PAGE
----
Generally, CiviCRM's data is stored in separate tables and you can treat the CRM and CMS as separate entities.
Many people store the CRM and CMS in separate databases for convenience (eg exampleorg_drupal & exampleorg_civicrm).
Particular items to check, though:
- If you are using Webform CiviCRM or CiviCRM Entity, you may need to rebuild connections between referenced CiviCRM entities (eg contribution pages, contacts, ...)
- You may want to check your
civicrm_uf_match tables for mismatches. This maps Drupal users to CiviCRM contacts, so changes on either side, eg users added on the old Drupal DB might trigger an incorrect match to a Drupal user in the new Drupal DB.
Once the transition is complete, you may need to give some well-placed kicks to get things running smoothly. These may include -
- Clearing Drupal and CiviCRM caches.
- Deleting the contents of CiviCRM's
- Rebuilding Drupal's registry (
- Correcting/deleting the Drupal variable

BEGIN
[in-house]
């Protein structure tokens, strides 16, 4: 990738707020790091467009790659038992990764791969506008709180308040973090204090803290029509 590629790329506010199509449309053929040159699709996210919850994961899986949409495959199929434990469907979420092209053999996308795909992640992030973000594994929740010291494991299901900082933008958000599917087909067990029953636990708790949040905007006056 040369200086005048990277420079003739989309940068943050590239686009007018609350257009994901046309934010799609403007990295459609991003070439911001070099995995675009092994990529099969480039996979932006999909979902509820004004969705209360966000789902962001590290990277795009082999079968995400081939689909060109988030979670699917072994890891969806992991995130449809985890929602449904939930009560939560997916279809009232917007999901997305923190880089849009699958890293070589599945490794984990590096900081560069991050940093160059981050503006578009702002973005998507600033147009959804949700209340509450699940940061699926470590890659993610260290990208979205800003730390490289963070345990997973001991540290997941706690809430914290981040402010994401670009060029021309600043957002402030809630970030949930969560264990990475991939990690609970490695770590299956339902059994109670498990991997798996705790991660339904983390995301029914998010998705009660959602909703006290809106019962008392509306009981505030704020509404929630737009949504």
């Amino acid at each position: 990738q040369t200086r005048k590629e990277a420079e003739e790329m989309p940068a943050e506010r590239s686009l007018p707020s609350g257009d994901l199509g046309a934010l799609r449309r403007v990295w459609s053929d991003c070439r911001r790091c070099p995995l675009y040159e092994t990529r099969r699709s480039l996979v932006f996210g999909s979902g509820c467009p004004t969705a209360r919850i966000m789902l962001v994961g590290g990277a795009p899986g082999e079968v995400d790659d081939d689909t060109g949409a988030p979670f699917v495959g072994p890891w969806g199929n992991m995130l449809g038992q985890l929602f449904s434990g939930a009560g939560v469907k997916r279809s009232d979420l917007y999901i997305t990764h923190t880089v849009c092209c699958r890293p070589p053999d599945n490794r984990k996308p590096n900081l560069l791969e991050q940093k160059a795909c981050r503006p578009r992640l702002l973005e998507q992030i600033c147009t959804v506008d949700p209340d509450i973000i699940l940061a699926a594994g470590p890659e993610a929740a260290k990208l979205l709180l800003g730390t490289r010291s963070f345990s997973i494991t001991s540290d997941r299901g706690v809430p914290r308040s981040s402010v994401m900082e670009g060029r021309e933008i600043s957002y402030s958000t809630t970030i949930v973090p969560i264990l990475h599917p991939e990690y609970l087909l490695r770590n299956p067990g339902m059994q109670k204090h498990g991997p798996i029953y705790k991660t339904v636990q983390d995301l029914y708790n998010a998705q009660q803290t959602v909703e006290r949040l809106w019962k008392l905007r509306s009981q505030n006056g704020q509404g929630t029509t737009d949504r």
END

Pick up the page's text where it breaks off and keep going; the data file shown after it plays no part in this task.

If a CiviCRM install permits any anonymous input (including recording user actions like CiviMail opens, contributions or profile submits), working at the whole-DB level can mean choosing between downtime (disabling the site while you make changes) and potential data loss (losing data while you switch between a minutes-old backup and the current DB).
For that reason you might want to look into practices that let you deploy change in smaller parts, since that means you can integrate updates will reduced risk at each step. There is more established practice of this on the Drupal side, with tools like Features, WFTools, and (in D8) Configuration Management.